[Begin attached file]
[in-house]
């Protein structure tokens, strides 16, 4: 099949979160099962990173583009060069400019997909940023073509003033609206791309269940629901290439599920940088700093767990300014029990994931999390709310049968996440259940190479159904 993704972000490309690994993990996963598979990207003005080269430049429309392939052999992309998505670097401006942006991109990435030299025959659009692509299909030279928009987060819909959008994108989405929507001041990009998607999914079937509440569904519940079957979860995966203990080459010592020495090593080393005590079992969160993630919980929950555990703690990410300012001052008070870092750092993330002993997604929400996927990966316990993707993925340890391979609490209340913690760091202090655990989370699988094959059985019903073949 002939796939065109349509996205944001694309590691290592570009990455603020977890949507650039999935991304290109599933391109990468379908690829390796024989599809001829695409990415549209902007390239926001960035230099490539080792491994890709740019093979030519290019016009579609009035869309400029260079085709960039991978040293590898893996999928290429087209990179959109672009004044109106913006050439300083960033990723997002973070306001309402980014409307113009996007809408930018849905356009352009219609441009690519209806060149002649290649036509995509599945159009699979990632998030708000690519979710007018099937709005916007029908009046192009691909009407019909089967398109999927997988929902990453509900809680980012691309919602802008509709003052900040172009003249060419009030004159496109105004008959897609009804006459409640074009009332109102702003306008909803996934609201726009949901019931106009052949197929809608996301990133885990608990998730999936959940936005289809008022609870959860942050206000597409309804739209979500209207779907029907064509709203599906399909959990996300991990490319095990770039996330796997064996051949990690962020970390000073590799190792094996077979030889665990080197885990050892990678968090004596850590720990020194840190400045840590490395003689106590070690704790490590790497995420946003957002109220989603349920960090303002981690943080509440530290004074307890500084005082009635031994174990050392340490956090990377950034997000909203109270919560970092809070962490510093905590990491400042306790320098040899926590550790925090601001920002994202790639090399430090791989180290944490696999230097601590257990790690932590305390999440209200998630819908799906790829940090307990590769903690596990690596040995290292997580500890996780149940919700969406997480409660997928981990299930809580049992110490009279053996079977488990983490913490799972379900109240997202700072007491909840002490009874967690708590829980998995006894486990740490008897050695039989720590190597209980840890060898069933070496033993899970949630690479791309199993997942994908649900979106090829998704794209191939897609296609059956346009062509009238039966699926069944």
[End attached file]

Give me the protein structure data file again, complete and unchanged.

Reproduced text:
[in-house]
């Protein structure tokens, strides 16, 4: 099949979160099962990173583009060069400019997909940023073509003033609206791309269940629901290439599920940088700093767990300014029990994931999390709310049968996440259940190479159904 993704972000490309690994993990996963598979990207003005080269430049429309392939052999992309998505670097401006942006991109990435030299025959659009692509299909030279928009987060819909959008994108989405929507001041990009998607999914079937509440569904519940079957979860995966203990080459010592020495090593080393005590079992969160993630919980929950555990703690990410300012001052008070870092750092993330002993997604929400996927990966316990993707993925340890391979609490209340913690760091202090655990989370699988094959059985019903073949 002939796939065109349509996205944001694309590691290592570009990455603020977890949507650039999935991304290109599933391109990468379908690829390796024989599809001829695409990415549209902007390239926001960035230099490539080792491994890709740019093979030519290019016009579609009035869309400029260079085709960039991978040293590898893996999928290429087209990179959109672009004044109106913006050439300083960033990723997002973070306001309402980014409307113009996007809408930018849905356009352009219609441009690519209806060149002649290649036509995509599945159009699979990632998030708000690519979710007018099937709005916007029908009046192009691909009407019909089967398109999927997988929902990453509900809680980012691309919602802008509709003052900040172009003249060419009030004159496109105004008959897609009804006459409640074009009332109102702003306008909803996934609201726009949901019931106009052949197929809608996301990133885990608990998730999936959940936005289809008022609870959860942050206000597409309804739209979500209207779907029907064509709203599906399909959990996300991990490319095990770039996330796997064996051949990690962020970390000073590799190792094996077979030889665990080197885990050892990678968090004596850590720990020194840190400045840590490395003689106590070690704790490590790497995420946003957002109220989603349920960090303002981690943080509440530290004074307890500084005082009635031994174990050392340490956090990377950034997000909203109270919560970092809070962490510093905590990491400042306790320098040899926590550790925090601001920002994202790639090399430090791989180290944490696999230097601590257990790690932590305390999440209200998630819908799906790829940090307990590769903690596990690596040995290292997580500890996780149940919700969406997480409660997928981990299930809580049992110490009279053996079977488990983490913490799972379900109240997202700072007491909840002490009874967690708590829980998995006894486990740490008897050695039989720590190597209980840890060898069933070496033993899970949630690479791309199993997942994908649900979106090829998704794209191939897609296609059956346009062509009238039966699926069944």